UTV cutbacks may hit Julian Simmons
UTV favourite Julian Simmons is facing an uncertain future as the company axes 12 more jobs.
New owners ITV have announced that “playout” of programmes is being shifted from Belfast to London.
And insiders say that could mean that popular continuity presenters like Julian and Gillian Porter will no longer be needed.
ITV has announced that a voluntary redundancy programme is being opened to “minimise the numbers of compulsory redundancies”.
One TV source said: “This move is obviously designed to bring UTV into line with the rest of ITV.
“But the other regions that make up ITV do not use ‘in vision’ continuity presenters, so where that leaves Julian and Gillian remains to be seen.
“If they go, there’s no doubt it will be another big blow for the UTV brand.”
The reorganisation comes six months after it was confirmed that UTV had been taken over by ITV.
The sale was completed in February following a £100 million deal being struck by UTV Media to sell its assets to ITV.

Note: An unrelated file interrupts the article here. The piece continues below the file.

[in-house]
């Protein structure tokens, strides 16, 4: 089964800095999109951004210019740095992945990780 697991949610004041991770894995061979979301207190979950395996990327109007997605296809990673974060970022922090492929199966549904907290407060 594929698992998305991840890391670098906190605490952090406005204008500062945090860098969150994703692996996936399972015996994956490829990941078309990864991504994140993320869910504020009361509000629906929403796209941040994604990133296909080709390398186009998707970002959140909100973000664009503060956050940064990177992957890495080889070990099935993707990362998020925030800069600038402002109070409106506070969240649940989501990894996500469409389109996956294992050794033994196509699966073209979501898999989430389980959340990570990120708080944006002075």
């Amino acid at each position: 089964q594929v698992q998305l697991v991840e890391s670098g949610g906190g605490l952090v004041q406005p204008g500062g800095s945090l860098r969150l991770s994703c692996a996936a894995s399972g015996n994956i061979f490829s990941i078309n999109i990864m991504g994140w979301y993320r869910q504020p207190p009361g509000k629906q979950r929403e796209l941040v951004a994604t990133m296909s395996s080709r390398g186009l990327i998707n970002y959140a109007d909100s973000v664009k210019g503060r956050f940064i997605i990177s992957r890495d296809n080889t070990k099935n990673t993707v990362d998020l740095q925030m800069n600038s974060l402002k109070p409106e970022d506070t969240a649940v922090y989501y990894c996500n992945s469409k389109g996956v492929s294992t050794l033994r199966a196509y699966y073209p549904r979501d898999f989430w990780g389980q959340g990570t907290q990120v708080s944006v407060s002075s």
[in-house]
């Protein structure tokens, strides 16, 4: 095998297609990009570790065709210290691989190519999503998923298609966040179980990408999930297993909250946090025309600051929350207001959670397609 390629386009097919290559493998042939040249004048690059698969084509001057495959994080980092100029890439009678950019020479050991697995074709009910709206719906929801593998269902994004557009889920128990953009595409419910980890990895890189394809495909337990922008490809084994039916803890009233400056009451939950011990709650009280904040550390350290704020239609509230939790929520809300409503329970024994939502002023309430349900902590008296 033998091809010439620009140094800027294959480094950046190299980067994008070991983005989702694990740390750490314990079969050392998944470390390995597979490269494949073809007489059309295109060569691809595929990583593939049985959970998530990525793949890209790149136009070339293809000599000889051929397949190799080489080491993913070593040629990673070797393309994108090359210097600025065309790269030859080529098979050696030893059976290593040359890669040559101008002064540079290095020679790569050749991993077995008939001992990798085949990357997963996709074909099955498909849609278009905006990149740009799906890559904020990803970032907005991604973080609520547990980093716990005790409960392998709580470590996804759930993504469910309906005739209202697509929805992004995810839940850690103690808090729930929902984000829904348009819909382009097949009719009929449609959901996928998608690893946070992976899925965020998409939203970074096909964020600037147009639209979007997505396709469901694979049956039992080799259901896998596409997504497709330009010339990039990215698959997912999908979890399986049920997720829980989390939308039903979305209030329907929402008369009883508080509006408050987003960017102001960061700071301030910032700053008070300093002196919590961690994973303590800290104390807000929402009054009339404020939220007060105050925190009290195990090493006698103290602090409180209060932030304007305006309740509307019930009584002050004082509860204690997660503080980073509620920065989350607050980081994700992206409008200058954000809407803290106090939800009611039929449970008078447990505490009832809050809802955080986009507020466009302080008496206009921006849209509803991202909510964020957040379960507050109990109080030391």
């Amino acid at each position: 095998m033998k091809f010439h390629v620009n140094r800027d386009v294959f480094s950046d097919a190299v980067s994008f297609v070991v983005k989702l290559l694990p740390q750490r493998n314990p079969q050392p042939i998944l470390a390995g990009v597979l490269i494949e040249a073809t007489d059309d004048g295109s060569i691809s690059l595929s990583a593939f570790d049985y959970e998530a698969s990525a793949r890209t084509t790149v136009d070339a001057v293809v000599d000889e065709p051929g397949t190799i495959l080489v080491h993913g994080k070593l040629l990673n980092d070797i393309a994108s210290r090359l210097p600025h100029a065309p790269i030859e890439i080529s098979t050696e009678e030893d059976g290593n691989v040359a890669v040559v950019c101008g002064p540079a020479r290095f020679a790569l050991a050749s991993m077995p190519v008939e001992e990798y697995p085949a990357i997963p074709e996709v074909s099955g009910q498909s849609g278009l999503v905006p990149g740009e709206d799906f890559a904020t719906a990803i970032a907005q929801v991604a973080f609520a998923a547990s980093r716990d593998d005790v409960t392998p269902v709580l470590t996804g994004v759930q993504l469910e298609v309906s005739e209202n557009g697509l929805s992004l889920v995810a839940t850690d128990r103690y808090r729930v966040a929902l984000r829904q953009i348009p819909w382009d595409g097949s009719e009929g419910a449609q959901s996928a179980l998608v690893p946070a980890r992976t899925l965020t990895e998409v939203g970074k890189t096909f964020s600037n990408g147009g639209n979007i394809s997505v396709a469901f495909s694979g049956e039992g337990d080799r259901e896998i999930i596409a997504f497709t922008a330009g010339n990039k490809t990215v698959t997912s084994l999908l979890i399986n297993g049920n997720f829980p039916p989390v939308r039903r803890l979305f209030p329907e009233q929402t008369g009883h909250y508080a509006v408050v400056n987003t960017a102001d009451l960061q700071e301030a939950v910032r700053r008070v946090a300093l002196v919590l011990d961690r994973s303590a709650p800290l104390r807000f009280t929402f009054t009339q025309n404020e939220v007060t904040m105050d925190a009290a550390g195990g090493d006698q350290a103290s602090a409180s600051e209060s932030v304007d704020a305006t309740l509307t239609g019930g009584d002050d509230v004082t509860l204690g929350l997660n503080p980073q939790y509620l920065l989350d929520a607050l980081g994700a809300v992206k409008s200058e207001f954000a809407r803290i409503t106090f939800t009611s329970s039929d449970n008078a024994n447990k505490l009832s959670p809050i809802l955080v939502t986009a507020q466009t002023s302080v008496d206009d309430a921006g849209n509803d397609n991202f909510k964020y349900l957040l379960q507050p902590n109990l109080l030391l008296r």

An ITV spokesperson said that the company had been reviewing the UTV business since the acquisition.
He said: “We intend to move playout for the UTV service in Northern Ireland to London where our partner Ericsson already provides this operation for more than a dozen ITV regional services and digital channels, ensuring a consistent and efficient transmission model for all of the ITV-owned Channel 3 licences.”
The spokesperson said that the move was due to take place in the autumn when the 12 jobs would go.
It is understood that the jobs at risk are not newsroom-based, but the shake-up could spell the end for Julian, who is best-known for his hilarious Coronation Street introductions.
The much-loved Belfast broadcaster has become a Northern Ireland icon with many videos and parody memes being made about him online.
He could not be contacted for comment yesterday.
Earlier this month it was announced that troubled Dublin-based broadcaster UTV Ireland was being sold for a second time, this time to Virgin Media for £8.5m.
The channel was launched in January 2015, but by November was warning of a £13 million loss in its first year.
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